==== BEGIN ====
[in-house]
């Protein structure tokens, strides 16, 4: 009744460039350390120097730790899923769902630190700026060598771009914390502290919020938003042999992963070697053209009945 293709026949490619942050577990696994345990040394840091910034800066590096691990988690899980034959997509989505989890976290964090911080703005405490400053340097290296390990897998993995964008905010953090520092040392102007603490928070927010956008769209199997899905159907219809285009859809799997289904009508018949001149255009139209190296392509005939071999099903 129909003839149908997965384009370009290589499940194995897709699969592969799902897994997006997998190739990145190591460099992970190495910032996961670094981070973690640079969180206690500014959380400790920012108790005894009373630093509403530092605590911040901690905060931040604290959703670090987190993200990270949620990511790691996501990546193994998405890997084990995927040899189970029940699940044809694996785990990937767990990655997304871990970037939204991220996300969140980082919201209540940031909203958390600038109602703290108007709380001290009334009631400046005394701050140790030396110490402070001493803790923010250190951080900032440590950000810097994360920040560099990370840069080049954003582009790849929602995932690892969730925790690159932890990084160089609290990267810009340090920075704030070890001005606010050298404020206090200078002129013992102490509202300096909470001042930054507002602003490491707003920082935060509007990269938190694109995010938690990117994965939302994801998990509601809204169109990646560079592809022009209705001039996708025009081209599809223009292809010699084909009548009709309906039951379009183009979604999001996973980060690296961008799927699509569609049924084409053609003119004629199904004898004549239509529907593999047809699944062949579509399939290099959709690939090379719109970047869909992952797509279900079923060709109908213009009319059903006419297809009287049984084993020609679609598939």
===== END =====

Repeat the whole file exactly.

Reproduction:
[in-house]
């Protein structure tokens, strides 16, 4: 009744460039350390120097730790899923769902630190700026060598771009914390502290919020938003042999992963070697053209009945 293709026949490619942050577990696994345990040394840091910034800066590096691990988690899980034959997509989505989890976290964090911080703005405490400053340097290296390990897998993995964008905010953090520092040392102007603490928070927010956008769209199997899905159907219809285009859809799997289904009508018949001149255009139209190296392509005939071999099903 129909003839149908997965384009370009290589499940194995897709699969592969799902897994997006997998190739990145190591460099992970190495910032996961670094981070973690640079969180206690500014959380400790920012108790005894009373630093509403530092605590911040901690905060931040604290959703670090987190993200990270949620990511790691996501990546193994998405890997084990995927040899189970029940699940044809694996785990990937767990990655997304871990970037939204991220996300969140980082919201209540940031909203958390600038109602703290108007709380001290009334009631400046005394701050140790030396110490402070001493803790923010250190951080900032440590950000810097994360920040560099990370840069080049954003582009790849929602995932690892969730925790690159932890990084160089609290990267810009340090920075704030070890001005606010050298404020206090200078002129013992102490509202300096909470001042930054507002602003490491707003920082935060509007990269938190694109995010938690990117994965939302994801998990509601809204169109990646560079592809022009209705001039996708025009081209599809223009292809010699084909009548009709309906039951379009183009979604999001996973980060690296961008799927699509569609049924084409053609003119004629199904004898004549239509529907593999047809699944062949579509399939290099959709690939090379719109970047869909992952797509279900079923060709109908213009009319059903006419297809009287049984084993020609679609598939």